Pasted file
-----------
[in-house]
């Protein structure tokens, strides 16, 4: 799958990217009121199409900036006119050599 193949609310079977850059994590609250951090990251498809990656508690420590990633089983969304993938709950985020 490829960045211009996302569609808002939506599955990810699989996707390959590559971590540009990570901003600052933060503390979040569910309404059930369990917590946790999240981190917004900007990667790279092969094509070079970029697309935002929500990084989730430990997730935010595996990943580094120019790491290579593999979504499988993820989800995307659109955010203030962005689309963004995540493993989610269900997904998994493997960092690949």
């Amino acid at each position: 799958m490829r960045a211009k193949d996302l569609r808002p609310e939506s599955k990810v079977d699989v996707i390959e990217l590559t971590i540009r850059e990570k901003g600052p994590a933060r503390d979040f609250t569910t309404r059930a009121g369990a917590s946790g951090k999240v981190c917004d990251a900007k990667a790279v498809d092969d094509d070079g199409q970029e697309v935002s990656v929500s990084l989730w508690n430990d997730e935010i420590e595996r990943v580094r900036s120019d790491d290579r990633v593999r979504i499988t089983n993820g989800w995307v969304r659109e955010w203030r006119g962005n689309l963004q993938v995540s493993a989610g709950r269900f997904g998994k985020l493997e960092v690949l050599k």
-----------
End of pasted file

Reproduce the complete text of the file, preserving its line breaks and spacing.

[in-house]
């Protein structure tokens, strides 16, 4: 799958990217009121199409900036006119050599 193949609310079977850059994590609250951090990251498809990656508690420590990633089983969304993938709950985020 490829960045211009996302569609808002939506599955990810699989996707390959590559971590540009990570901003600052933060503390979040569910309404059930369990917590946790999240981190917004900007990667790279092969094509070079970029697309935002929500990084989730430990997730935010595996990943580094120019790491290579593999979504499988993820989800995307659109955010203030962005689309963004995540493993989610269900997904998994493997960092690949």
């Amino acid at each position: 799958m490829r960045a211009k193949d996302l569609r808002p609310e939506s599955k990810v079977d699989v996707i390959e990217l590559t971590i540009r850059e990570k901003g600052p994590a933060r503390d979040f609250t569910t309404r059930a009121g369990a917590s946790g951090k999240v981190c917004d990251a900007k990667a790279v498809d092969d094509d070079g199409q970029e697309v935002s990656v929500s990084l989730w508690n430990d997730e935010i420590e595996r990943v580094r900036s120019d790491d290579r990633v593999r979504i499988t089983n993820g989800w995307v969304r659109e955010w203030r006119g962005n689309l963004q993938v995540s493993a989610g709950r269900f997904g998994k985020l493997e960092v690949l050599k």